It’s just the latest effort by the 28-year-old Gomez to draw attention to the danger of internet companies critics say have profited from misinformation and hate on their platforms. Gomez has been calling out Big Tech for months — publicly on the very platforms she’s fighting and privately in conversations with Silicon Valley’s big hitters.
Also Read: Trump impeached
In an exclusive interview with The Associated Press on Jan. 6, just hours before the Capitol riot, Gomez said she’s been frustrated by what she views as the companies’ lackluster response. She said they have to “stop doing the bare minimum.”
It isn’t about me versus you, one political party versus another. This is about truth versus lies and Facebook, Instagram and big tech companies have to stop allowing lies to just flow and pretend to be the truth,” Gomez said in a phone interview from New York. “Facebook continues to allow dangerous lies about vaccines and COVID and the U.S. election, and neo-Nazi groups are selling racist products via Instagram.
“Enough is enough,” she said.
Facebook and Twitter representatives declined to comment. Google didn’t respond to an AP request for comment.
Gomez is among a growing number of celebrities using their platforms to call out social media, including Sacha Baron Cohen, Leonardo DiCaprio, Jennifer Lawrence, Kerry Washington, and Kim Kardashian West.
Gomez became passionate about the issue in 2017 when a 12-year-old commented on one of her Instagram posts: “Go kill yourself.”
“That was my tipping point,” she said. “I couldn’t handle what I was seeing.”
Social media experts have argued that companies like Facebook and Twitter played a direct role in the Capitol insurrection both by allowing plans for the uprising to be made on their platforms and through algorithms that allow dangerous conspiracy theories to take flight. That’s even though executives, such as Facebook’s Sandberg, have insisted that planning for the riots largely took place on other, smaller platforms.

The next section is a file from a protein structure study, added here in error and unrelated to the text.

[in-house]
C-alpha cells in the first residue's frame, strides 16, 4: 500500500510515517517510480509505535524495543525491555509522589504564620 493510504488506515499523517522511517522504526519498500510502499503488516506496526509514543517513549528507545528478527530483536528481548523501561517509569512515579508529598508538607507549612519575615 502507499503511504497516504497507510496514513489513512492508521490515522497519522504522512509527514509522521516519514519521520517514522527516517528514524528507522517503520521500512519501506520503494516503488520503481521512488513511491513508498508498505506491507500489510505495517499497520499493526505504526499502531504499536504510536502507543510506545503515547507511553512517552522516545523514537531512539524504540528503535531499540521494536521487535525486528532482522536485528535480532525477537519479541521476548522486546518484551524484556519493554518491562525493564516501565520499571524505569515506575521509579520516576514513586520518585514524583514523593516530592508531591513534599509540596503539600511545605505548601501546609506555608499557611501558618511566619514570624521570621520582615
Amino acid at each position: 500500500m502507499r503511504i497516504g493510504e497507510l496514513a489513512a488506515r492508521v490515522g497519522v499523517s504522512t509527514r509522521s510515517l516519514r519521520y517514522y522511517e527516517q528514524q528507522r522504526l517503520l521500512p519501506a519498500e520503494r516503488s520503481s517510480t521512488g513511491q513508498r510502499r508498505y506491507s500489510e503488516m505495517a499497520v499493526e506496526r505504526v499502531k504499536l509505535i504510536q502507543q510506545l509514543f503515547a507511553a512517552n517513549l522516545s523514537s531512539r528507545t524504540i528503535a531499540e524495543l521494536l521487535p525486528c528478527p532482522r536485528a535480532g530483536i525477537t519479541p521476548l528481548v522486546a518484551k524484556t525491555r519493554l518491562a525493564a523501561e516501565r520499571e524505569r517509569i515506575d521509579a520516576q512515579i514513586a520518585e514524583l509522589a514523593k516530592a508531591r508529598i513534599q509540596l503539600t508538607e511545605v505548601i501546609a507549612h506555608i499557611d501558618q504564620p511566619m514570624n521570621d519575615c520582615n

“The operational planning was happening in spaces that Selena, for example, was identifying to Sheryl Sandberg in advance saying, ‘You know, we need to do something about white supremacist extremism online and their ability to just form a group on Facebook and happily talk away to each other, plan what they’re going to do next,’” said Imran Ahmed, CEO of the Center for Countering Digital Hate, which has helped educate Gomez about online misinformation.
In emails shared exclusively with the AP, Gomez told Sandberg in September that “a search for a militia group ‘Three Percenters’ results in dozens of pages, groups and videos focused on people hoping and preparing for civil war, and there are dozens of groups titled ‘white lives matter’ that are full of hate and lies that might lead to people being hurt or, even worse, killed.”
That’s even though Facebook banned U.S.-based militia groups from its service in August.